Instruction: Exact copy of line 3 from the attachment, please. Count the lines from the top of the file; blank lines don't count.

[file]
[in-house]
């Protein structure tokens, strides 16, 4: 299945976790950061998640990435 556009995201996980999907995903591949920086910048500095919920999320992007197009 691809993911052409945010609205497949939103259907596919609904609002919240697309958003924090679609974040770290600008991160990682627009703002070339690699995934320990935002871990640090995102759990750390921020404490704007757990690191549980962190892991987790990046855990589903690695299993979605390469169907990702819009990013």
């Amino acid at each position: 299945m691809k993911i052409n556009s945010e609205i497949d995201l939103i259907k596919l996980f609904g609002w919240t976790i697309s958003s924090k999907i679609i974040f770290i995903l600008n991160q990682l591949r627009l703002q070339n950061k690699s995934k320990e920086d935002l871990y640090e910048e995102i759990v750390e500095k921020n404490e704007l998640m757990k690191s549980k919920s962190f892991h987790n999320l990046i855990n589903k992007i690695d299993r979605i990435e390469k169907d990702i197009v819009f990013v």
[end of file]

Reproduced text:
């Amino acid at each position: 299945m691809k993911i052409n556009s945010e609205i497949d995201l939103i259907k596919l996980f609904g609002w919240t976790i697309s958003s924090k999907i679609i974040f770290i995903l600008n991160q990682l591949r627009l703002q070339n950061k690699s995934k320990e920086d935002l871990y640090e910048e995102i759990v750390e500095k921020n404490e704007l998640m757990k690191s549980k919920s962190f892991h987790n999320l990046i855990n589903k992007i690695d299993r979605i990435e390469k169907d990702i197009v819009f990013v």